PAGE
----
- Food: Steamed Bao Buns
- Writer: Lizzie Green
- Content-Type: Food Blog
One of our favorite foods to make on a date night in is steamed bao buns. While I prepare the filling, Jack prepares the dough. Then it’s time to eat!
Our notion of a perfect Valentine’s date is to make these steamed bao buns. See, Jack and I like to dine out, but we never do it on Valentine’s Day.
Restaurants are busier, food is more expensive, and we always have a better time at home. So we avoid the crowds and simply celebrate by spending time together creating something we both enjoy.
We’ve learned to make pasta (I make a great sauce while he cranks the pasta machine), handmade pizza (Jack makes the crust while I make the toppings), and sushi (I prepare the ingredients and he rolls it up) in the past, but lately, we’ve become hooked on these lovely tiny bao buns!
If you ask me, they’re the ideal cooking project for a pair. One person (Jack) can make the dough while the other (me) prepares the filling. Then combine the two for a delectable date-night dinner!
But don’t panic if you’ve already made arrangements for Valentine’s Day! Making these bao buns would be a wonderful hobby to do with friends, a partner, or even by yourself on any given night.
The buns are fluffy and puffy on the inside. They become little explosions of texture and taste when stuffed with zesty marinated tempeh, avocado, and heaps of fresh toppings. This is a recipe you won’t want to miss, believe me!
How can you get ready-to-cook steamed bao buns?
This is what you must do:
- Make the dough first. Combine the dried yeast, sugar, and warm water in a mixing bowl and let aside for 5 minutes, or until the yeast foams. In a large mixing basin, combine the dry ingredients, then add the yeast mixture and avocado oil. To make a rough ball, combine all of the ingredients in a mixing bowl. Turn it out onto a lightly floured area and knead vigorously for about 5 minutes, or until the dough is smooth and elastic. Allow 45 minutes for it to rise.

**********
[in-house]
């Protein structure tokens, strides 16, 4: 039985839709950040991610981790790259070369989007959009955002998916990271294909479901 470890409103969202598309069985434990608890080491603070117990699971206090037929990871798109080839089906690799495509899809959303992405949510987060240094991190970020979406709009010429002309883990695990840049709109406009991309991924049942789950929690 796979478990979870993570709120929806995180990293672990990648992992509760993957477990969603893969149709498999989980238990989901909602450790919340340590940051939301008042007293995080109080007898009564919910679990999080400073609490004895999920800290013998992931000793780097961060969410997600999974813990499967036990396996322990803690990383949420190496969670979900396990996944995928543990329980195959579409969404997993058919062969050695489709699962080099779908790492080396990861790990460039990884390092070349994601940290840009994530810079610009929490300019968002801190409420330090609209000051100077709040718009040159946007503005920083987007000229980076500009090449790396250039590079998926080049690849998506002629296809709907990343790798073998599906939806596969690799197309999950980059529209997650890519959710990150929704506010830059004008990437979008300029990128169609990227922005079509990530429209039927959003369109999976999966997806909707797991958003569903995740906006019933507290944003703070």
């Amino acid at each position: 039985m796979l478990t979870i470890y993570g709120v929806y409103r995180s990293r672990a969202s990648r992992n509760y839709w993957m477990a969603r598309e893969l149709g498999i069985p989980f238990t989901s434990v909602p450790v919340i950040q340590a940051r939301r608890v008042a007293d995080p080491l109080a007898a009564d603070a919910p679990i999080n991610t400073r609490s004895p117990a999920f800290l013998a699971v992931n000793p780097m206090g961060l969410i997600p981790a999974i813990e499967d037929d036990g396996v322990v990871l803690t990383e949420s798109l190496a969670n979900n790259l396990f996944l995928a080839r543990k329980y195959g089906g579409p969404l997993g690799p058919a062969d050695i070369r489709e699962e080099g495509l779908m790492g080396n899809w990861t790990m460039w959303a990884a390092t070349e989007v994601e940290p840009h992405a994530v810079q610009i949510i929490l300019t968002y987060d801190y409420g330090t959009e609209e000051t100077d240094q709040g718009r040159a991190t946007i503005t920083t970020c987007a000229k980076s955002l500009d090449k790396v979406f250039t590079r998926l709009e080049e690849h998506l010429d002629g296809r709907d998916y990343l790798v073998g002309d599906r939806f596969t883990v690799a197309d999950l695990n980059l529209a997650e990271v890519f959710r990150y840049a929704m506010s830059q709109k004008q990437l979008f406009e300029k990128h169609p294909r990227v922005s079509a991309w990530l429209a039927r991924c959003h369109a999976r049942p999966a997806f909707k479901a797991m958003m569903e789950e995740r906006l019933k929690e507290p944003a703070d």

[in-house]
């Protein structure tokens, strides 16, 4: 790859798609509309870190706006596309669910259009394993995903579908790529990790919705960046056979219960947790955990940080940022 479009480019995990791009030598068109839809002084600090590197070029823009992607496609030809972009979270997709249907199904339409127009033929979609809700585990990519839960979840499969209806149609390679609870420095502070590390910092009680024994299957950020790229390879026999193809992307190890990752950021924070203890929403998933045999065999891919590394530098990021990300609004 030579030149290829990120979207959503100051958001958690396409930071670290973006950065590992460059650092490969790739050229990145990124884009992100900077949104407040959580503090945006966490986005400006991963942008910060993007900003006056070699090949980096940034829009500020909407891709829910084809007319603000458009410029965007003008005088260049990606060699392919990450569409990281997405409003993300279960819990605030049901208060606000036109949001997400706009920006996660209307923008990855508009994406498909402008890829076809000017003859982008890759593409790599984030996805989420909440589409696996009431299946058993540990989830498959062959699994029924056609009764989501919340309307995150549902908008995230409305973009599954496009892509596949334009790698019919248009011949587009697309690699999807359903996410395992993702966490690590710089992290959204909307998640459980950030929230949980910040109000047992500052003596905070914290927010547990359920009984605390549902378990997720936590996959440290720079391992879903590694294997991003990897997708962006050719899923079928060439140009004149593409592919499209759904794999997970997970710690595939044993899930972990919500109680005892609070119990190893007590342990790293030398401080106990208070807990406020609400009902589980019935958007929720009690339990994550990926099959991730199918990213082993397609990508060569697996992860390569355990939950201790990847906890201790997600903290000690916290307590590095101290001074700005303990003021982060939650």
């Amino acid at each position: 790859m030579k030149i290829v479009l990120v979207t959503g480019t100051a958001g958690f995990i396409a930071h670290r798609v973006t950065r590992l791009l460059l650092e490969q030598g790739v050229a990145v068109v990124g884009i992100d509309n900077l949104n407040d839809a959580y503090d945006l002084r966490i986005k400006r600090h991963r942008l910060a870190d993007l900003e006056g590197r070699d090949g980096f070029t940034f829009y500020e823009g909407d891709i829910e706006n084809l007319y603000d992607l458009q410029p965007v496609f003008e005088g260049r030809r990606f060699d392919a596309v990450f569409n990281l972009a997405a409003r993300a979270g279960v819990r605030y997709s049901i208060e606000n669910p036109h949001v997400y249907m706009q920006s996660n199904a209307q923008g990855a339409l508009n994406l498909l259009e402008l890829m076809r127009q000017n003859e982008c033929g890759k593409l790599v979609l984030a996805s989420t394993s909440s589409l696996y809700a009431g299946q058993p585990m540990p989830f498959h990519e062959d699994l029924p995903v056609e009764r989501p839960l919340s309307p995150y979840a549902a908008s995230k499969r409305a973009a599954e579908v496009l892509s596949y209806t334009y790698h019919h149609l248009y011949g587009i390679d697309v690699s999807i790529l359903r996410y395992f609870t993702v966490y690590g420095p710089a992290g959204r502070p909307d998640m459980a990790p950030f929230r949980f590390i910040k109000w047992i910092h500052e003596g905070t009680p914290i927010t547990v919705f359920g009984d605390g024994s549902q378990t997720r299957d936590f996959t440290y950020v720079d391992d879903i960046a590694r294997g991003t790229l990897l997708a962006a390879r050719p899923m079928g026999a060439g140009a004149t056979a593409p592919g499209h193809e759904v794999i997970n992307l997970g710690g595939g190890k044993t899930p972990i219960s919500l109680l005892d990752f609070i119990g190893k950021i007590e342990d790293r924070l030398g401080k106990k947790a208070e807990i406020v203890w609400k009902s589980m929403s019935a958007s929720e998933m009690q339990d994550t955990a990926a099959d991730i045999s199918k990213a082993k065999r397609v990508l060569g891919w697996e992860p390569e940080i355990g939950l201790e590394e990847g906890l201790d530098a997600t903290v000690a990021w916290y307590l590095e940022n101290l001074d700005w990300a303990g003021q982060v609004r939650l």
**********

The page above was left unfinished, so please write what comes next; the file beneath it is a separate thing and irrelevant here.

- Cut out the bao buns once the dough has risen. Roll out the dough with a rolling pin until it is 1/4-inch thick. After that, cut out 3-inch circles of dough using a drinking glass and set each one on a square of parchment paper. Brush the tops with oil and fold each dough piece in half, lightly pushing it down. Wrap the buns in plastic wrap and set them aside for another hour to rise. Before you move on to the next phase, they won’t have quite doubled in size, but they will have puffed up slightly.\
- Finally, prepare to cook! Place each bun in a bamboo steamer placed over an inch of water, still on its paper square. Cover and steam for 9 to 11 minutes, or until puffy. That concludes our discussion.
Filling for Bao Buns
Bao buns are traditionally stuffed with seasoned pork belly, but I prefer a plant-based version.
I use my favorite tempeh cooking method: steam, marinade, and bake, to make sweet and delicious hoisin tempeh. Tofu that has been marinated and baked would also be wonderful in this dish.
I wash and slice the fresh veggie toppings while the tempeh bakes.
Thinly sliced carrot and/or cucumber, fresh cilantro or mint, avocado, chilies, and sesame seeds are always served with these buns. A couple of pickled jalapeos or the pickles from this recipe’s banh mi will also work well here.
Fill the buns with the filling as soon as they come out of the steamer because they’re best warm and tender. Enjoy with more tempeh marinade, soy sauce, or tamari on top, as well as a generous squeeze of lime juice.
Recipes for Bao Buns
- Use a neutral-colored oil. In my recipes, I nearly always call for extra-virgin olive oil, but I prefer avocado oil here. Its bland flavor complements the aromatic ingredients in this dish. If avocado oil is unavailable, substitute another neutral oil, such as grapeseed oil.